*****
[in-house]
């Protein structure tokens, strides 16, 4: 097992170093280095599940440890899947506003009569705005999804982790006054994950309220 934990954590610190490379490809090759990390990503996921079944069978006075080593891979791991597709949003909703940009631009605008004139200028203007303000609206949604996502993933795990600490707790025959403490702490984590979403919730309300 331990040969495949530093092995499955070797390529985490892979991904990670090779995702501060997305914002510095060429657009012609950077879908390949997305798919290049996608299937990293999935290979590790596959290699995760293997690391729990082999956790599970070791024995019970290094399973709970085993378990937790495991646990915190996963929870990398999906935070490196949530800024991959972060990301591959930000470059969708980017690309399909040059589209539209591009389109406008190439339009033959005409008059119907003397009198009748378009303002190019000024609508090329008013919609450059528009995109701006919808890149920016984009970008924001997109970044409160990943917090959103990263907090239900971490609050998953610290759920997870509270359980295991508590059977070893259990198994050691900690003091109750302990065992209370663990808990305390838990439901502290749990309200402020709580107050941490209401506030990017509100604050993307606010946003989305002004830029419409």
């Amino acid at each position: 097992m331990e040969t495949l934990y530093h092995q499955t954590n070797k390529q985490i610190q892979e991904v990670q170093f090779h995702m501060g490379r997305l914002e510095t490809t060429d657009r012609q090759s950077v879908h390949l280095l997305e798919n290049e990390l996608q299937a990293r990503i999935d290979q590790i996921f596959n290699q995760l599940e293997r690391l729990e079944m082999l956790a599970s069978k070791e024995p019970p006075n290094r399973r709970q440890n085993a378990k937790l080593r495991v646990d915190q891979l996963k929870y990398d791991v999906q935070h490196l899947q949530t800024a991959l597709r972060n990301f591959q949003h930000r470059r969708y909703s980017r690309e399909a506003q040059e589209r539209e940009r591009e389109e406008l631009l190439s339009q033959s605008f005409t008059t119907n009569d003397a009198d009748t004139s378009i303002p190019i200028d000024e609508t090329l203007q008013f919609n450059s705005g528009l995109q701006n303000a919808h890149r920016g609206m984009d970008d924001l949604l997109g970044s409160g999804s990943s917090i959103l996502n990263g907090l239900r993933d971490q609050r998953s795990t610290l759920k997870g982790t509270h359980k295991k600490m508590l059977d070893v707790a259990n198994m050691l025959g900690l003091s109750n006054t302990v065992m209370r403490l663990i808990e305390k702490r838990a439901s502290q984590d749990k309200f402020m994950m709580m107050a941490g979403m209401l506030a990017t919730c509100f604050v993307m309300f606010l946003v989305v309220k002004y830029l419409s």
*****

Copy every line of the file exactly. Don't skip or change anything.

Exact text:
[in-house]
């Protein structure tokens, strides 16, 4: 097992170093280095599940440890899947506003009569705005999804982790006054994950309220 934990954590610190490379490809090759990390990503996921079944069978006075080593891979791991597709949003909703940009631009605008004139200028203007303000609206949604996502993933795990600490707790025959403490702490984590979403919730309300 331990040969495949530093092995499955070797390529985490892979991904990670090779995702501060997305914002510095060429657009012609950077879908390949997305798919290049996608299937990293999935290979590790596959290699995760293997690391729990082999956790599970070791024995019970290094399973709970085993378990937790495991646990915190996963929870990398999906935070490196949530800024991959972060990301591959930000470059969708980017690309399909040059589209539209591009389109406008190439339009033959005409008059119907003397009198009748378009303002190019000024609508090329008013919609450059528009995109701006919808890149920016984009970008924001997109970044409160990943917090959103990263907090239900971490609050998953610290759920997870509270359980295991508590059977070893259990198994050691900690003091109750302990065992209370663990808990305390838990439901502290749990309200402020709580107050941490209401506030990017509100604050993307606010946003989305002004830029419409």
């Amino acid at each position: 097992m331990e040969t495949l934990y530093h092995q499955t954590n070797k390529q985490i610190q892979e991904v990670q170093f090779h995702m501060g490379r997305l914002e510095t490809t060429d657009r012609q090759s950077v879908h390949l280095l997305e798919n290049e990390l996608q299937a990293r990503i999935d290979q590790i996921f596959n290699q995760l599940e293997r690391l729990e079944m082999l956790a599970s069978k070791e024995p019970p006075n290094r399973r709970q440890n085993a378990k937790l080593r495991v646990d915190q891979l996963k929870y990398d791991v999906q935070h490196l899947q949530t800024a991959l597709r972060n990301f591959q949003h930000r470059r969708y909703s980017r690309e399909a506003q040059e589209r539209e940009r591009e389109e406008l631009l190439s339009q033959s605008f005409t008059t119907n009569d003397a009198d009748t004139s378009i303002p190019i200028d000024e609508t090329l203007q008013f919609n450059s705005g528009l995109q701006n303000a919808h890149r920016g609206m984009d970008d924001l949604l997109g970044s409160g999804s990943s917090i959103l996502n990263g907090l239900r993933d971490q609050r998953s795990t610290l759920k997870g982790t509270h359980k295991k600490m508590l059977d070893v707790a259990n198994m050691l025959g900690l003091s109750n006054t302990v065992m209370r403490l663990i808990e305390k702490r838990a439901s502290q984590d749990k309200f402020m994950m709580m107050a941490g979403m209401l506030a990017t919730c509100f604050v993307m309300f606010l946003v989305v309220k002004y830029l419409s």